Concerned citizen’s shots precede firefight
December 6, 2007
JURF AS SAHKIR, Iraq — An Iraqi man was seriously injured after a “concerned citizen” and others fired at U.S. soldiers at a checkpoint Tuesday night.
Nine 3rd Infantry Division soldiers, an Iraqi policeman and an interpreter arrived at about 10 p.m. on a routine patrol about two miles from Patrol Base Jurf when the concerned citizen fired a shot at them, soldiers said Wednesday morning.
Concerned citizens are paid by U.S. forces to man checkpoints, patrol neighborhoods and keep them free of insurgents — although some were once insurgents themselves. The program is credited by many U.S. commanders for quelling violence at towns throughout Iraq.
The concerned citizen apologized to the soldiers from Company A, 3rd Battalion, 7th Infantry, 4th Brigade. But two minutes later, AK-47 fire erupted from nearby houses and a farther away palm grove.
The checkpoint stood in front of the soldiers and barbed wire blocked their right side. They had a fence and a four-foot embankment on their left.
“If I were going to set up an ambush, that would have been a perfect spot,” said Staff Sgt. Marcus Coe, of New Port Richey, Fla.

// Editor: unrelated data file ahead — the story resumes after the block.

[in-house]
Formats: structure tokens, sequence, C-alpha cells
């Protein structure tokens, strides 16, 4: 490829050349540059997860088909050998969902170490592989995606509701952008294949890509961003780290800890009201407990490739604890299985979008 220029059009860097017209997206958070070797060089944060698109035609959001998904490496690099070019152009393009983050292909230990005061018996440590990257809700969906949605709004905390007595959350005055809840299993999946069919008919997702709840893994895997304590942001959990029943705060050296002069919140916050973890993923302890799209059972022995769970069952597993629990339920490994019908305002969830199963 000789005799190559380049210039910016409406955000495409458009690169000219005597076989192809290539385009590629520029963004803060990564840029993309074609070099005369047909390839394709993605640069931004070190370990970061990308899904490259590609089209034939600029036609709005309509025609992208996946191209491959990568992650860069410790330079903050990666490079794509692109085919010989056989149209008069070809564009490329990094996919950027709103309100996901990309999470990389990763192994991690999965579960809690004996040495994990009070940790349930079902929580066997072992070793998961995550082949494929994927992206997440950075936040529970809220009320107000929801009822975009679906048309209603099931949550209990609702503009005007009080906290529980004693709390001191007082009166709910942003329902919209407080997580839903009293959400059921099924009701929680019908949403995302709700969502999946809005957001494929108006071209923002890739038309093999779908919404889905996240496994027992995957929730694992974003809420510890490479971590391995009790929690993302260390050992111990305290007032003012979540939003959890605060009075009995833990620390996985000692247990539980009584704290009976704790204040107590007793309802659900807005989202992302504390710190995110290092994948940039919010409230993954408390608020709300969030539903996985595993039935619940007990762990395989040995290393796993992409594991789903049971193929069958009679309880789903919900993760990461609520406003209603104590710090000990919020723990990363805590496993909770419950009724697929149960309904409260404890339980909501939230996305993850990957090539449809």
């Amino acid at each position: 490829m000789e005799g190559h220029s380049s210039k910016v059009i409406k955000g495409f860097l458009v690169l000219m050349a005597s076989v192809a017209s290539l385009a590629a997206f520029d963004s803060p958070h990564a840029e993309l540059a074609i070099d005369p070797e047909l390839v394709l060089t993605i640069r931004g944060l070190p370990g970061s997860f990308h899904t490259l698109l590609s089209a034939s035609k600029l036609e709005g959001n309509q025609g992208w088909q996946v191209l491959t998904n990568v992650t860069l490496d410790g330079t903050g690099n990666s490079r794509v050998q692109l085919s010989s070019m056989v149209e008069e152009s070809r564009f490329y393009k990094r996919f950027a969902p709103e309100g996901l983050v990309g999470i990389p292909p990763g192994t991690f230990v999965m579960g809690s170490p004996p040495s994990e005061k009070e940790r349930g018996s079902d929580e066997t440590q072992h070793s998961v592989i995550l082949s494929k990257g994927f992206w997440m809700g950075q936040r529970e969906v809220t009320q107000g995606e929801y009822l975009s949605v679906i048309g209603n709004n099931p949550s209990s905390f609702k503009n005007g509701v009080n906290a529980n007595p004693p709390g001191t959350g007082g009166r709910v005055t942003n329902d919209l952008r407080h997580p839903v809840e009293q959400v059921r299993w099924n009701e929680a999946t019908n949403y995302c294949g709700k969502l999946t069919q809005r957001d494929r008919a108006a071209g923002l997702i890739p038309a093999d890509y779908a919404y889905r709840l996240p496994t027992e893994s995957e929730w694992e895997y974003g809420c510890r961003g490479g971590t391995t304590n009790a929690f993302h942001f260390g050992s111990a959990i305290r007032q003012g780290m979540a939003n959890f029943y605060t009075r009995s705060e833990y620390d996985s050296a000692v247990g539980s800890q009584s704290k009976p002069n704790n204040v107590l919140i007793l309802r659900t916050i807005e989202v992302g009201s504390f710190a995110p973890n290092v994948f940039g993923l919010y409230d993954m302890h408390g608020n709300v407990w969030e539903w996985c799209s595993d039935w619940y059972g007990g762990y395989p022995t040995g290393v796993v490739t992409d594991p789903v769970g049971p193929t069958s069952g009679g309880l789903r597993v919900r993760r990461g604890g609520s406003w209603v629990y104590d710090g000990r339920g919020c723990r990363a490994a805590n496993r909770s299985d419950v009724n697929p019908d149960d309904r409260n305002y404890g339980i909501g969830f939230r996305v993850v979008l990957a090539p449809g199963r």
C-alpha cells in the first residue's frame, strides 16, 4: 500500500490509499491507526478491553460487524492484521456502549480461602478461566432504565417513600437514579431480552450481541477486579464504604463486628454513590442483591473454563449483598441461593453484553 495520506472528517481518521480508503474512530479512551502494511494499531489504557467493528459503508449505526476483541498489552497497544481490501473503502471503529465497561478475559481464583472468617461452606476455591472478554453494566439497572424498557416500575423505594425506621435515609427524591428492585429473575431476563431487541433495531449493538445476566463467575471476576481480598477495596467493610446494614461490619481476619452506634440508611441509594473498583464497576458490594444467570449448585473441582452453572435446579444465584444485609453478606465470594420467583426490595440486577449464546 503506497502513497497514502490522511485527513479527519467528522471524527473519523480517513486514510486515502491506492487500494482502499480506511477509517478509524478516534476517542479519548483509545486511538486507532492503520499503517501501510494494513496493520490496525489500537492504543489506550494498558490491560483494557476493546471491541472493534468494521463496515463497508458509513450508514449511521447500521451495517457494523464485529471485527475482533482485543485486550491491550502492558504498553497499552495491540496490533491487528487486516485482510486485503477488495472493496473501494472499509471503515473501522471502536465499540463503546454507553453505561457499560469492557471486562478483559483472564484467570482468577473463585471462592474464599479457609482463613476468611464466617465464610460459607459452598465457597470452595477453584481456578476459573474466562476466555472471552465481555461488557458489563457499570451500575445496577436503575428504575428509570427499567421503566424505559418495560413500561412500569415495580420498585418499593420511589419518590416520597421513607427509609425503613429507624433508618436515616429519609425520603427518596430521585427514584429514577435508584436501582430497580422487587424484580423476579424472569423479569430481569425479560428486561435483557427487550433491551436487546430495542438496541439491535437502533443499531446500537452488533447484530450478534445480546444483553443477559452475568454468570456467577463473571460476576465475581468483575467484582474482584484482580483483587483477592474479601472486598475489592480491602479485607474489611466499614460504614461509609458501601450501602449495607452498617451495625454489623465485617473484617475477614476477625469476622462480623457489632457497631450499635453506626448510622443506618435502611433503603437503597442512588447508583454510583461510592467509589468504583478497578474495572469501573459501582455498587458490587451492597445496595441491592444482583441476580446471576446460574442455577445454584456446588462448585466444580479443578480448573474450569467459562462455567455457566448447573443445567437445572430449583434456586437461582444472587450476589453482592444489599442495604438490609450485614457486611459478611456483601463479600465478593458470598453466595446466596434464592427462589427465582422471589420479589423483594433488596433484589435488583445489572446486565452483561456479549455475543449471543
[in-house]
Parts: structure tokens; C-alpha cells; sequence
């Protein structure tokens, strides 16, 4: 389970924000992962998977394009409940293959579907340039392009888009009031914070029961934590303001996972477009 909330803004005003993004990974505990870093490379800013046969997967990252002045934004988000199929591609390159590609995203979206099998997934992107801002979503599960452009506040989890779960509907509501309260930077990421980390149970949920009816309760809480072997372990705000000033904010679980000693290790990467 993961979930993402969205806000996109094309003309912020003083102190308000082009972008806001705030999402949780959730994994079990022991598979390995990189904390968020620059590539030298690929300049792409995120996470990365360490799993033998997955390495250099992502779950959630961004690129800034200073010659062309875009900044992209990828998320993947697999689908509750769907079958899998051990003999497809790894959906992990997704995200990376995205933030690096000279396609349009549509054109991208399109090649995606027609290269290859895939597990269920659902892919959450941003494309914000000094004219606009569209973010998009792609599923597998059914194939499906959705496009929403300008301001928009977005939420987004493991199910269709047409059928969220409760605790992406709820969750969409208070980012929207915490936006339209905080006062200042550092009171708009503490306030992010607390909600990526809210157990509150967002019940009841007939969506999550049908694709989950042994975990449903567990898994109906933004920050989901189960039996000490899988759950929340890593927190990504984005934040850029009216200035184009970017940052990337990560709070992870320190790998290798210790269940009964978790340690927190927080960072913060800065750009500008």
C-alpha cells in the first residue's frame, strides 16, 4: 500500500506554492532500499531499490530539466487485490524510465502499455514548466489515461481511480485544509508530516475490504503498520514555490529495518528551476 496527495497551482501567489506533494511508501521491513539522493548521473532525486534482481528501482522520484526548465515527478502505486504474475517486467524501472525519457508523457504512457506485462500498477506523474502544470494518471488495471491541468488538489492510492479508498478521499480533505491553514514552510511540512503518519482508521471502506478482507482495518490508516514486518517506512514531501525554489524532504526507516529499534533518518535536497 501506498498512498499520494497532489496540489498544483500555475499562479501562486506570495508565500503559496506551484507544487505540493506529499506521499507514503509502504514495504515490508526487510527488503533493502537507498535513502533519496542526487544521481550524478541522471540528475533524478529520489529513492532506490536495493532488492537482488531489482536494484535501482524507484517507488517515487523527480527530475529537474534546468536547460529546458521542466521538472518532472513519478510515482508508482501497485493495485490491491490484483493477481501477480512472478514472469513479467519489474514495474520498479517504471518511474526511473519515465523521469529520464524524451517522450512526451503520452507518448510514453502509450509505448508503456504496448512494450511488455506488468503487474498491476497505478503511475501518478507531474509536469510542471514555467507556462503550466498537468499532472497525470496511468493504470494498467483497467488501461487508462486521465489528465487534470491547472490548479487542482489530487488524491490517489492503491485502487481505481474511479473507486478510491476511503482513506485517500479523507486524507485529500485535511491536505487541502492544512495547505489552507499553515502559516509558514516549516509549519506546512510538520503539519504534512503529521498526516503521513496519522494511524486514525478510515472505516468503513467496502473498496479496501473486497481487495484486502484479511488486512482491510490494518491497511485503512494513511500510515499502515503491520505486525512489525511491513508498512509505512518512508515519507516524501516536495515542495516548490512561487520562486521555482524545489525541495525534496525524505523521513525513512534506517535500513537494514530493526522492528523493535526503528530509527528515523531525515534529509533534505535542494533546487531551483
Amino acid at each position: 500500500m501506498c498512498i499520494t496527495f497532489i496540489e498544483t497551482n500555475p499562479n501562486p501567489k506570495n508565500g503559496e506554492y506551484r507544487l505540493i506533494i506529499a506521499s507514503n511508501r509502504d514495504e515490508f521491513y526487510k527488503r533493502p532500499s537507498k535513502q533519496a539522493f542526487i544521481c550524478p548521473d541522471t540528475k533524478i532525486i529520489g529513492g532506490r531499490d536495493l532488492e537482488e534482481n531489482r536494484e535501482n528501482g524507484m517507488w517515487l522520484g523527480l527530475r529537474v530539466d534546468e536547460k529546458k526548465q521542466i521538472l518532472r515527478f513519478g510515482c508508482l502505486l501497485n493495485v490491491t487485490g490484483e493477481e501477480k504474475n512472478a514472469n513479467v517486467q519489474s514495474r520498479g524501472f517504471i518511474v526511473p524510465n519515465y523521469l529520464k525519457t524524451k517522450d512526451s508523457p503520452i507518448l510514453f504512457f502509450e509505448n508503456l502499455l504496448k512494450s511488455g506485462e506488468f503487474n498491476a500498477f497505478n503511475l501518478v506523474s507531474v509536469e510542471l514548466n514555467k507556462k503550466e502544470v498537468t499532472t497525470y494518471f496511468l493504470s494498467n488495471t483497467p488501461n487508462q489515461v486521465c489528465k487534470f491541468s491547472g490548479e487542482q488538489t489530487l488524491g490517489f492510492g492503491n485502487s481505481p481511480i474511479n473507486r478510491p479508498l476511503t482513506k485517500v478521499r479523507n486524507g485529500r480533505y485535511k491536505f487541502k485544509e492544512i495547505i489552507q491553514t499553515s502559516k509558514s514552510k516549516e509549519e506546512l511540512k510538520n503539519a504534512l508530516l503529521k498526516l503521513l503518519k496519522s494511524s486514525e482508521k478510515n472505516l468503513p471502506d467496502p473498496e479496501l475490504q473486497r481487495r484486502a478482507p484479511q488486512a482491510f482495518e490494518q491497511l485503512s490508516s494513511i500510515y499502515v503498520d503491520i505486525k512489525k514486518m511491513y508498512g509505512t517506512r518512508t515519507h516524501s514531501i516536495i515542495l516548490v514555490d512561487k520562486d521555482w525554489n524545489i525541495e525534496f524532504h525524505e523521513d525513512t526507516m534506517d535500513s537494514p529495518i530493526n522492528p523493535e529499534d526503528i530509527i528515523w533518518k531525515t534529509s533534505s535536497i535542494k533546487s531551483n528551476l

The soldiers went down the embankment and rolled into ditches when the concerted fire began.
A man with an AK-47 walked up his driveway about 15 feet away from the soldiers and fired, soldiers said.
When Pfcs. Jeremy Hughes and Kenneth Purvis returned fire, the gunman stumbled back toward the house.
Shortly after, another man with an AK-47 came around the other side.
Purvis then fired three shots, one of which hit the Iraqi man.
“I was scared, but my training took over and I did what I had to do,” said Purvis, of Myrtle Creek, Ore., who was experiencing his first firefight.
The gunfire continued for about two minutes, soldiers said.
When it died down, the Iraqi policeman and three local residents dragged the wounded man to the soldiers for medical care.
Pfc. William Furgason, of Port Richey, Fla., treated the wounds and said the man also had a punctured lung.
Jurf As Sakhr, a town of about 20,000, used to be firmly in the hands of anti-coalition forces.
However, that changed about eight months ago under Sheik Sabbah Al-Janabi, who united the other sheiks and has worked diligently to rid the town of al-Qaida in Iraq, U.S. commanders say.
Sabbah, who has authority over the concerned citizens, later apologized to the soldiers for the Tuesday night incident.
Soldiers say they aren’t sure whether the fight was a deliberate attack on the unit or whether it was a case of locals getting trigger happy.
“We were in a well-lighted area and hard not to recognize,” said Staff Sgt. Mark Matekovic of Houston.
Despite the incident, relations have been relatively good and Matekovic said he hopes that progress toward reviving the town will continue.